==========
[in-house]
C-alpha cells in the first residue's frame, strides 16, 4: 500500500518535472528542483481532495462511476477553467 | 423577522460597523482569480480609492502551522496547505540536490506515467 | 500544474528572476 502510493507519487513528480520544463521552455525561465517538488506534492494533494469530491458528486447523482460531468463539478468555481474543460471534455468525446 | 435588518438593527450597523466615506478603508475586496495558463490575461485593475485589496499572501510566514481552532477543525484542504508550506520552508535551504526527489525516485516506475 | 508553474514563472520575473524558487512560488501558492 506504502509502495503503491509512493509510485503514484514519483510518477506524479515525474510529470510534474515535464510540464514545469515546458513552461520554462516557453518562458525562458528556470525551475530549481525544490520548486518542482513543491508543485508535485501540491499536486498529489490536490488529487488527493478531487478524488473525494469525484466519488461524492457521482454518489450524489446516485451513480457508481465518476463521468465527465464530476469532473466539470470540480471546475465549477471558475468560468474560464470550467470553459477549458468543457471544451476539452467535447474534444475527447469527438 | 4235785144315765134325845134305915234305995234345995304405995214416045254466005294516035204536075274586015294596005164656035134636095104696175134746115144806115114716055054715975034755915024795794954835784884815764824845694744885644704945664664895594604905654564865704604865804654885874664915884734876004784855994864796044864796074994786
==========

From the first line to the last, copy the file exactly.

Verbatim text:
[in-house]
C-alpha cells in the first residue's frame, strides 16, 4: 500500500518535472528542483481532495462511476477553467 | 423577522460597523482569480480609492502551522496547505540536490506515467 | 500544474528572476 502510493507519487513528480520544463521552455525561465517538488506534492494533494469530491458528486447523482460531468463539478468555481474543460471534455468525446 | 435588518438593527450597523466615506478603508475586496495558463490575461485593475485589496499572501510566514481552532477543525484542504508550506520552508535551504526527489525516485516506475 | 508553474514563472520575473524558487512560488501558492 506504502509502495503503491509512493509510485503514484514519483510518477506524479515525474510529470510534474515535464510540464514545469515546458513552461520554462516557453518562458525562458528556470525551475530549481525544490520548486518542482513543491508543485508535485501540491499536486498529489490536490488529487488527493478531487478524488473525494469525484466519488461524492457521482454518489450524489446516485451513480457508481465518476463521468465527465464530476469532473466539470470540480471546475465549477471558475468560468474560464470550467470553459477549458468543457471544451476539452467535447474534444475527447469527438 | 4235785144315765134325845134305915234305995234345995304405995214416045254466005294516035204536075274586015294596005164656035134636095104696175134746115144806115114716055054715975034755915024795794954835784884815764824845694744885644704945664664895594604905654564865704604865804654885874664915884734876004784855994864796044864796074994786